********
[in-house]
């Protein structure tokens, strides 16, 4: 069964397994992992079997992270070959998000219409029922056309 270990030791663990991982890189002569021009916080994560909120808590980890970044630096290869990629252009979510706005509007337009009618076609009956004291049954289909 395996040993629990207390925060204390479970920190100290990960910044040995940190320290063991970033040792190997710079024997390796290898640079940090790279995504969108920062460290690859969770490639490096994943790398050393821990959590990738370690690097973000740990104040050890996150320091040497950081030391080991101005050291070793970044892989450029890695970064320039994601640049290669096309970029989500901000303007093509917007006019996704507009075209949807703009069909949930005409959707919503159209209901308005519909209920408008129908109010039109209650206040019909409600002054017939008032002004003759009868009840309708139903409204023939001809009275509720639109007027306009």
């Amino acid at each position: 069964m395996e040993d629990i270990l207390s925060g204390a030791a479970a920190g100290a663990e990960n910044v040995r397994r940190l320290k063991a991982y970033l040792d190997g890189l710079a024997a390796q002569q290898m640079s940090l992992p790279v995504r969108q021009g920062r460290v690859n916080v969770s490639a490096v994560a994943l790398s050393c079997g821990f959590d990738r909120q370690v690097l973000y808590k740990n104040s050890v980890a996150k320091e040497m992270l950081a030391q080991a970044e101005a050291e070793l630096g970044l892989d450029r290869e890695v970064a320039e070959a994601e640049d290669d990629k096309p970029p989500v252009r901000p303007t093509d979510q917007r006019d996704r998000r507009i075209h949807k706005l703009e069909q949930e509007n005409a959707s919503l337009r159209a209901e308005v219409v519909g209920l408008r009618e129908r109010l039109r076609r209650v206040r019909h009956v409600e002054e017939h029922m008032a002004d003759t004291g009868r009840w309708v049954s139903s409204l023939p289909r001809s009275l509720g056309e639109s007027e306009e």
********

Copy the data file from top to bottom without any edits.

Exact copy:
[in-house]
């Protein structure tokens, strides 16, 4: 069964397994992992079997992270070959998000219409029922056309 270990030791663990991982890189002569021009916080994560909120808590980890970044630096290869990629252009979510706005509007337009009618076609009956004291049954289909 395996040993629990207390925060204390479970920190100290990960910044040995940190320290063991970033040792190997710079024997390796290898640079940090790279995504969108920062460290690859969770490639490096994943790398050393821990959590990738370690690097973000740990104040050890996150320091040497950081030391080991101005050291070793970044892989450029890695970064320039994601640049290669096309970029989500901000303007093509917007006019996704507009075209949807703009069909949930005409959707919503159209209901308005519909209920408008129908109010039109209650206040019909409600002054017939008032002004003759009868009840309708139903409204023939001809009275509720639109007027306009």
């Amino acid at each position: 069964m395996e040993d629990i270990l207390s925060g204390a030791a479970a920190g100290a663990e990960n910044v040995r397994r940190l320290k063991a991982y970033l040792d190997g890189l710079a024997a390796q002569q290898m640079s940090l992992p790279v995504r969108q021009g920062r460290v690859n916080v969770s490639a490096v994560a994943l790398s050393c079997g821990f959590d990738r909120q370690v690097l973000y808590k740990n104040s050890v980890a996150k320091e040497m992270l950081a030391q080991a970044e101005a050291e070793l630096g970044l892989d450029r290869e890695v970064a320039e070959a994601e640049d290669d990629k096309p970029p989500v252009r901000p303007t093509d979510q917007r006019d996704r998000r507009i075209h949807k706005l703009e069909q949930e509007n005409a959707s919503l337009r159209a209901e308005v219409v519909g209920l408008r009618e129908r109010l039109r076609r209650v206040r019909h009956v409600e002054e017939h029922m008032a002004d003759t004291g009868r009840w309708v049954s139903s409204l023939p289909r001809s009275l509720g056309e639109s007027e306009e």